- Electric shock like feeling. This typically affects the thumb, index and middle finger..
- Unusual sensations and pain. The pain can travel up the arm toward the shoulder.
Carpal tunnel syndrome is typically a combination of factors rather than a problem with the median nerve itself. The issue may be hereditary—some people are born with a narrower carpal tunnel than others. Other factors:
- Trauma or injury to the wrist, such as a sprain or fracture, that cause swelling
- Overactive the pituitary gland
- Hypothyroidism (under-active thyroid)
- Joint or bone disease such as arthritis
- Mechanical problem with the wrist
- Certain repetitive activities or motions
- Repeated use of vibrating hand tools
- Fluid retention related to pregnancy or menopause
- Being female
- Having diabetes
Despite considerable media attention, there is no compelling evidence that links carpal tunnel syndrome to repetitive and forceful movements of the hand and wrist during work or leisure activities.
Carpal Tunnel Syndrome Prevention
Although there are no certain ways to prevent carpal tunnel syndrome, you can reduce the chance of developing the condition by minimizing stress on the hands and wrists. Other strategies:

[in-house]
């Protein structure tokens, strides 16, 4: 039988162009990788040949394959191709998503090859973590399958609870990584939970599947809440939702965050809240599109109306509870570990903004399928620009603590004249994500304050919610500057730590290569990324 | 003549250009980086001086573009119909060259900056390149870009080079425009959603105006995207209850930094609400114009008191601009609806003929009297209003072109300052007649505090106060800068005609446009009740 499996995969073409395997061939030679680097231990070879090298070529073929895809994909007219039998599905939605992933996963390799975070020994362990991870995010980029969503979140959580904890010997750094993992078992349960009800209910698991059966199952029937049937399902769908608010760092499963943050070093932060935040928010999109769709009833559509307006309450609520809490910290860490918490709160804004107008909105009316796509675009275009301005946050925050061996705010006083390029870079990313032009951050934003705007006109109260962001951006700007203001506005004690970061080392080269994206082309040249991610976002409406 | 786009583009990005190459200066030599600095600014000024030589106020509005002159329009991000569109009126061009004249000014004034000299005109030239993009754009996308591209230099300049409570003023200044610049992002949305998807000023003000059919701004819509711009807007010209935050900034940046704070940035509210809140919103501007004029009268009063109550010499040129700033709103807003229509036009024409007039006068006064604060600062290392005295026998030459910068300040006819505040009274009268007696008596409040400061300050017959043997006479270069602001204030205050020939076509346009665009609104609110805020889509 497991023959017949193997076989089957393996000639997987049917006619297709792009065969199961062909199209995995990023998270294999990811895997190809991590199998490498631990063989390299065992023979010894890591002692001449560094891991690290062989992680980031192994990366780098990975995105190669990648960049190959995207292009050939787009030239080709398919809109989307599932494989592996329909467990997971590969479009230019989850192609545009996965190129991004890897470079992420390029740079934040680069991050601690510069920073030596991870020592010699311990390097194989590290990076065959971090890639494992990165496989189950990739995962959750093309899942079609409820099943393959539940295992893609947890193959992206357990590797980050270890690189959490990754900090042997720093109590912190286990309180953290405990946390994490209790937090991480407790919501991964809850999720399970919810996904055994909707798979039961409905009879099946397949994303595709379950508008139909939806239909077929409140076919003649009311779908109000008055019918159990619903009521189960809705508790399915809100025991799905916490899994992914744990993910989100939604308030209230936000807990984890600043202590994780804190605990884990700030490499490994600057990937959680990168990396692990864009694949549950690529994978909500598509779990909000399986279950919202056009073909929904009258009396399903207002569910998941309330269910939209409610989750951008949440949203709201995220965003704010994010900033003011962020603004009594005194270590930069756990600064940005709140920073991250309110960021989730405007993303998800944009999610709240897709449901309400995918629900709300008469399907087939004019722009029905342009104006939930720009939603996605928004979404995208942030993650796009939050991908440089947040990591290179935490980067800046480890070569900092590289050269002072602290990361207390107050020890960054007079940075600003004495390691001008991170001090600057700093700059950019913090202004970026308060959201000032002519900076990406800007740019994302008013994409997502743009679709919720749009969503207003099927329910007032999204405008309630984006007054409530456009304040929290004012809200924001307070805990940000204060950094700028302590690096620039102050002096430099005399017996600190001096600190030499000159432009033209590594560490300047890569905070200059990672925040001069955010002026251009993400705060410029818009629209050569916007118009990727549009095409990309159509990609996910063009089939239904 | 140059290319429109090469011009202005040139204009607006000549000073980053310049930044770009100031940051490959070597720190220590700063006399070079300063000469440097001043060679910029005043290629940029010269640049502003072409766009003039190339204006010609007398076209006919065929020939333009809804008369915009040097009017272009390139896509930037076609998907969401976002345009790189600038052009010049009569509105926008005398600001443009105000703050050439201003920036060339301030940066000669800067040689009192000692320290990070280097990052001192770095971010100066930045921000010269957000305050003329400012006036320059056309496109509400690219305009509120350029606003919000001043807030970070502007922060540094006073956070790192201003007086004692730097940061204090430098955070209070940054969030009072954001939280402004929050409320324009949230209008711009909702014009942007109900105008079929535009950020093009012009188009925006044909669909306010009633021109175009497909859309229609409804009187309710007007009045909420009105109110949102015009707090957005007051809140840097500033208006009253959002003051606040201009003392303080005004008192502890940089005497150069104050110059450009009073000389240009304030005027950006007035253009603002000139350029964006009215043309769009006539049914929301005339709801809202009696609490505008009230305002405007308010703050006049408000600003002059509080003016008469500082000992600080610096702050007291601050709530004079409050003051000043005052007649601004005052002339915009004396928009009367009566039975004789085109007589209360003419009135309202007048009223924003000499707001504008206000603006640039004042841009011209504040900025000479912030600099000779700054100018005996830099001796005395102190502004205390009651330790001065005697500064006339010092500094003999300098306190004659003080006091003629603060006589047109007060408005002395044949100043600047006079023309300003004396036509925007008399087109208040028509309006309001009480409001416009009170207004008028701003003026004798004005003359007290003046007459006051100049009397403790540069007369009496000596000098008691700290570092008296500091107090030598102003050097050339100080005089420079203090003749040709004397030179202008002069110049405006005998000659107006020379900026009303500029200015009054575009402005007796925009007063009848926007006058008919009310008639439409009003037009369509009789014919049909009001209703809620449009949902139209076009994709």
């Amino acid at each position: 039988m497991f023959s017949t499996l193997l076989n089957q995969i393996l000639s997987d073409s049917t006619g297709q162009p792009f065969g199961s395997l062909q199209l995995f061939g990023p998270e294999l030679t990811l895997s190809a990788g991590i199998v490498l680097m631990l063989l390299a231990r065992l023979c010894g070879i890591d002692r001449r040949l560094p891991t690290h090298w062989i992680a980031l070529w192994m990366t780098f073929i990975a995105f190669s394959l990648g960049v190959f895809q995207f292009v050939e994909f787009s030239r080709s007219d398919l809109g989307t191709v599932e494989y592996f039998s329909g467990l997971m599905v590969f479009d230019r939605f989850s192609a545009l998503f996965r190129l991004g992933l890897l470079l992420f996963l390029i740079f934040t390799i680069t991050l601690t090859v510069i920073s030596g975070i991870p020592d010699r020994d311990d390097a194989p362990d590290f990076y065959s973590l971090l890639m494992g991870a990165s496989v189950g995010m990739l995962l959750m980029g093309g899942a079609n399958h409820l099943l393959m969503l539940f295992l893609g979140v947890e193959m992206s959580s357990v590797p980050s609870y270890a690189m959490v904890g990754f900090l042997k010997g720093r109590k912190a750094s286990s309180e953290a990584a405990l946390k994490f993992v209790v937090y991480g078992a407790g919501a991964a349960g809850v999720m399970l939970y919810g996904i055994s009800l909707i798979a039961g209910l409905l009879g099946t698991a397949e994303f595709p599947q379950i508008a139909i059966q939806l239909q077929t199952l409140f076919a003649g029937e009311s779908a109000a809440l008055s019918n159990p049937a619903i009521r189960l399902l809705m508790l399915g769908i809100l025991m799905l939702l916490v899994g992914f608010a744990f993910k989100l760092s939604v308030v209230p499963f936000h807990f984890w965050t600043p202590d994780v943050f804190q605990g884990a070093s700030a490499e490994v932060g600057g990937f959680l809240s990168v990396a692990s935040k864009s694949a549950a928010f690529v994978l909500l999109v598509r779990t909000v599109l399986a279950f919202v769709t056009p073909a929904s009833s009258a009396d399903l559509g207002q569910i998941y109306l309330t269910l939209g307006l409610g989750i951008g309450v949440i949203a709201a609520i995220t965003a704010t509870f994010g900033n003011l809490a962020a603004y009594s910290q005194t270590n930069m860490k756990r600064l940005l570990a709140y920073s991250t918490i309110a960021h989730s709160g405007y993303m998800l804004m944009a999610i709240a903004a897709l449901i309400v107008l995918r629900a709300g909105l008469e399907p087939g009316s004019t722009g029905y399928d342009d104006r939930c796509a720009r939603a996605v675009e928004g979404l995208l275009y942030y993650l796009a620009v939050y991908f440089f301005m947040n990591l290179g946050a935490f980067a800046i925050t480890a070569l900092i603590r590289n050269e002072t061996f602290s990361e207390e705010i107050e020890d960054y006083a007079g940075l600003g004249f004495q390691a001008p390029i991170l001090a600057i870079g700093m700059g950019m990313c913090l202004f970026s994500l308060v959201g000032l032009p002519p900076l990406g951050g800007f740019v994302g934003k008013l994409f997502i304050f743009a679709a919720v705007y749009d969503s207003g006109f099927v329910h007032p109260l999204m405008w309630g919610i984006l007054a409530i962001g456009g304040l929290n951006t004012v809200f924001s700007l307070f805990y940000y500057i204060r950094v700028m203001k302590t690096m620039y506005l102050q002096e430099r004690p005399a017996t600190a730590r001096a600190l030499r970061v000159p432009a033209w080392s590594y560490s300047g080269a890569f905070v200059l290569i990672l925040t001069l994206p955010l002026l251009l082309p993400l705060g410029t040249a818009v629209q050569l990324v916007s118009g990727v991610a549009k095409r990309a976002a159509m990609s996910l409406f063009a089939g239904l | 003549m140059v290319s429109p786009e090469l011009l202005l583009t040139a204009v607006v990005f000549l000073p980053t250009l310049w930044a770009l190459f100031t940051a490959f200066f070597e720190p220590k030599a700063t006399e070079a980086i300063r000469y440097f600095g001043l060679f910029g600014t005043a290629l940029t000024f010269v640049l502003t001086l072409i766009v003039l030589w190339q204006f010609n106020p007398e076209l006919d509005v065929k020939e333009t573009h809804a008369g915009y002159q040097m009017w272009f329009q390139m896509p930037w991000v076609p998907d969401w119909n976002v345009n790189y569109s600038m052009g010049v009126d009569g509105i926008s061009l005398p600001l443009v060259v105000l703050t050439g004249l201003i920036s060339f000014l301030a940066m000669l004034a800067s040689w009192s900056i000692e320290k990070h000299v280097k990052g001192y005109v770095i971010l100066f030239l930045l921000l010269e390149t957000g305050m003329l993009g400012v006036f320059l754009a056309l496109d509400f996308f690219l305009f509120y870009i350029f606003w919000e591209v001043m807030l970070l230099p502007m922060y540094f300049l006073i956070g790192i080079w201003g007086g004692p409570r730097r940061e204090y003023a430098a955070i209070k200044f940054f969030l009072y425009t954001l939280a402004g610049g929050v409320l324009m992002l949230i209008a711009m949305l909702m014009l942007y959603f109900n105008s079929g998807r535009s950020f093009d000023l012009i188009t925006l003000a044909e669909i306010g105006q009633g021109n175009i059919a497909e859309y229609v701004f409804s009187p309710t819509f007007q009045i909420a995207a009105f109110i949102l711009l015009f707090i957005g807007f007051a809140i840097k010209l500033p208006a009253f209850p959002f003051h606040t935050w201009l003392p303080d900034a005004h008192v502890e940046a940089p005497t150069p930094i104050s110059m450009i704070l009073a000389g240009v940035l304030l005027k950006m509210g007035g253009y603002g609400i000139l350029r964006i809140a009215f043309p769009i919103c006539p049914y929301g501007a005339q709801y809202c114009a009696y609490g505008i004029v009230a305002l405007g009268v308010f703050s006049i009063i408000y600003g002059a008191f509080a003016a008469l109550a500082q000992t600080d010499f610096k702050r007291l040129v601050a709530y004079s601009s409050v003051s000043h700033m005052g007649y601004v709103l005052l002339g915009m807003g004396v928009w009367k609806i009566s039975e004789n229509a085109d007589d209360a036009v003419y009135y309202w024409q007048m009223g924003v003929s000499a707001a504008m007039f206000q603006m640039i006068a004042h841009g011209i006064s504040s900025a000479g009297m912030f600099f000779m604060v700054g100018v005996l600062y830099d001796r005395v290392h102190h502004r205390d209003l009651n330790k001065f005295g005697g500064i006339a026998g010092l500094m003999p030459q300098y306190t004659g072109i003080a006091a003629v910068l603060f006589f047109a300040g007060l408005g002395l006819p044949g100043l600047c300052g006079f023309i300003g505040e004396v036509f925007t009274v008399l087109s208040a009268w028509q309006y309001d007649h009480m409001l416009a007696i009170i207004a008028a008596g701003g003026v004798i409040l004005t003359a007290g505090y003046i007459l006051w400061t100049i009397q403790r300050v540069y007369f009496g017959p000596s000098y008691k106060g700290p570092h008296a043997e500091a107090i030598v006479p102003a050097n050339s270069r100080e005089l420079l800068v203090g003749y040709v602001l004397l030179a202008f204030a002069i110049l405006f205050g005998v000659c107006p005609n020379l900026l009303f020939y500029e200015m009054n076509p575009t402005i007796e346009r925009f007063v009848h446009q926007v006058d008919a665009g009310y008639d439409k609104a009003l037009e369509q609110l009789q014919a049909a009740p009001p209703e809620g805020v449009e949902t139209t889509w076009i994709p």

- Reduce force and relax your grip. As you go about your day, concentrate on using less force for daily manual activities, such as typing on a keyboard or operating a cash register. If you do a lot of handwriting, use an oversized pen with a soft grip adapter.
- Take regular breaks to give your hands and wrists a rest. Gently stretch and bend the hands, and turn away from your screen or other task briefly. Breaks are especially important if you use vibrating equipment.
- Pay attention to posture. Using poor posture can cause shoulder and neck compression, which can affect your wrists and hands. Avoid rolling shoulders forward. While typing, adjust your seat and keyboard to keep your wrists neutral, which means not bent up or down.
- Keep the hands warm. Cold can worsen the pain and stiffness.